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Iconic Berlin

Tempelhofer Feld: A field for the people

Is Tempelhofer Feld the greatest, strangest park in Europe? Nathaniel Flakin pays tribute to one of Berlin's most iconic spaces.

The entrance to the former airport. Photo: IMAGO / Bildgehege

On May 24, 2001, an airplane crashed into an apartment building on Neukölln’s Karl-Marx-Straße. The explosion was heard as far away as Treptow. But no one except the two people on board died.

What was an airplane doing in the middle of the city? What indeed! That was the magic of Flughafen Tempelhof. Today, Neukölln’s Schillerkiez stands for hip, if rapidly gentrifying, multikulti. But just two decades ago, this Kiez was under the flight path of a major airport. Residents claimed they didn’t mind – they barely even noticed it! However, studies have shown that transportation noise impairs sleep, damages the cardiovascular system, and releases stress hormones.

In the middle of the city, Berlin has an enormous field, more than two kilometres wide, that is almost completely empty

On Hermannstraße, you can still see a yellow tower that looks kind of like an Olympic diving board without the pool. Old landing lights jut out of what is today Anita-Berber-Park, sinking as they point long-disappeared flying machines to their goal.

It’s getting harder to remember that Tempelhofer Feld was anything other than what it is today: the strangest park in Europe.

Right in the middle of the city, Berlin has an enormous field, more than two kilometres wide, that is almost completely empty. There are not even many trees – just endless expanses of grass broken up by asphalt streams. Look closer, however, and Tempelhofer Feld is full of tiny urban ecosystems. There are protected areas for nesting birds, sprawling community gardens, and even a baseball diamond (a rare bird in these latitudes). Every spring for the last three years, Skudde sheep have been brought in to keep the grass short — a natural method that protects birds and insects. In the Allmende-Kontor community garden, 500 locals have built a labyrinth of raised beds for a potpourri of plants.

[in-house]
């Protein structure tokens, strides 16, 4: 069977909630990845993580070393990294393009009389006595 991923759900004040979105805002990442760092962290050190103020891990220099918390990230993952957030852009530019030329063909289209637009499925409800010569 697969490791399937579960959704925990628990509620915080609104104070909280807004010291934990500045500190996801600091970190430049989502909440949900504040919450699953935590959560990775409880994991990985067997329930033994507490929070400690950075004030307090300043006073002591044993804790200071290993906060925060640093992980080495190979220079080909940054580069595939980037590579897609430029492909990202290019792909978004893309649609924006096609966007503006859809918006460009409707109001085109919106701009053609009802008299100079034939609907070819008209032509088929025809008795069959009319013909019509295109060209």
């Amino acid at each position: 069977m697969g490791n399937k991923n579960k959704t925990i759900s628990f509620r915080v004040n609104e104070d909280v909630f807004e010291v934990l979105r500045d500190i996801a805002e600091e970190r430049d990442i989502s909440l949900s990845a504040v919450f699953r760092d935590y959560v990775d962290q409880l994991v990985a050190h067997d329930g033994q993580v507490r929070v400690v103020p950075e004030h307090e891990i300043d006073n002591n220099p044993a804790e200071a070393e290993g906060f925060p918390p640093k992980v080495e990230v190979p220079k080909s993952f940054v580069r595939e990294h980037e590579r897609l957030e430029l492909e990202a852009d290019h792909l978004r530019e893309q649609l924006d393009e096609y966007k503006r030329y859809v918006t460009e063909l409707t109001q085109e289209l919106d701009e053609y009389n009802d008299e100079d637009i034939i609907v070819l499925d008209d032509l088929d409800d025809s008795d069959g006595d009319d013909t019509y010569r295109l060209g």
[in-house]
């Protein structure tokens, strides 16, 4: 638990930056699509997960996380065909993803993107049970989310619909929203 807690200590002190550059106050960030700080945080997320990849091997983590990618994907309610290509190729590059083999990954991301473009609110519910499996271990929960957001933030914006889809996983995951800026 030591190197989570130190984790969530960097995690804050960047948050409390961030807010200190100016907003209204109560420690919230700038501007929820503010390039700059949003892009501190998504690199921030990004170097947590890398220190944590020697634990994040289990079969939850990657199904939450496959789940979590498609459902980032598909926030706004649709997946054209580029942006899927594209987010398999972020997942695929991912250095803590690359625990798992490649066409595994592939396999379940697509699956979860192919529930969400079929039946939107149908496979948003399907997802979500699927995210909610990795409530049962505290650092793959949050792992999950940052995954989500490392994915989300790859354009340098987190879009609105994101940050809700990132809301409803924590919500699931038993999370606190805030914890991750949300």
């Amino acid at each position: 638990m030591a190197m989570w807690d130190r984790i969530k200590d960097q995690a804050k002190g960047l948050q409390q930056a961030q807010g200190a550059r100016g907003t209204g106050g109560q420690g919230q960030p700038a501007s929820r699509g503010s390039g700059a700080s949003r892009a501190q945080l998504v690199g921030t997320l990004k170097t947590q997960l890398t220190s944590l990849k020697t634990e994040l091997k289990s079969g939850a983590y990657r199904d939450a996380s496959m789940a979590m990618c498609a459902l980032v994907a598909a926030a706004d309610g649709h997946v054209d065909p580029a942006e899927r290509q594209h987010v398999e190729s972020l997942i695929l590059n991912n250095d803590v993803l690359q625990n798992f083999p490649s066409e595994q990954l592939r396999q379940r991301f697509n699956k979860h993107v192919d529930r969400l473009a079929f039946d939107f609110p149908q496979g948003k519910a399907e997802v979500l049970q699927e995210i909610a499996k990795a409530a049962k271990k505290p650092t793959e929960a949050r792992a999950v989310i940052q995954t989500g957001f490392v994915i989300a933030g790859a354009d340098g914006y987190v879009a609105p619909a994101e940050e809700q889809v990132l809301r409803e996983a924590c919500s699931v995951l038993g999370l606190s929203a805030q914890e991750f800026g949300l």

Photo: Iinaroosa Viitanen

Tempelhofer Feld was once a parade ground for the Prussian military. Hitler held a rally here on May 1, 1933, co-opting workers’ May Day traditions with a massive rally for the “Day of National Labour”. In 1936, the Nazis built Tempelhof Airport in their gargantuan style, with a hall that stretches for 1.2 kilometres.

If true, rumours of cavernous basements below the field remain unsubstantiated, at least by me. More sinister was the establishment, in 1934, of the Columbia Concentration Camp – a memorial marks its place just north of the field at the corner of Columbiadamm and Züllichauer Straße.

The United States military took over the airport after the war, and this is where most of the planes landed during the Berlin Airlift 1948-49. Tempelhof lost its status as West Berlin’s main airport around 1968, with Tegel’s iconic hexagonal terminal opening in 1974. But Tempelhof remained a commercial airport where large propeller planes could land right in the middle of the city.

I used the airport exactly once. I needed to get to Bilbao and a tiny airline offered a connection via Brussels. From my apartment in Kreuzberg, it took just 10 minutes on the U-Bahn to reach my gate, where I got onto a propeller plane parked underneath the roof of the curved hangar.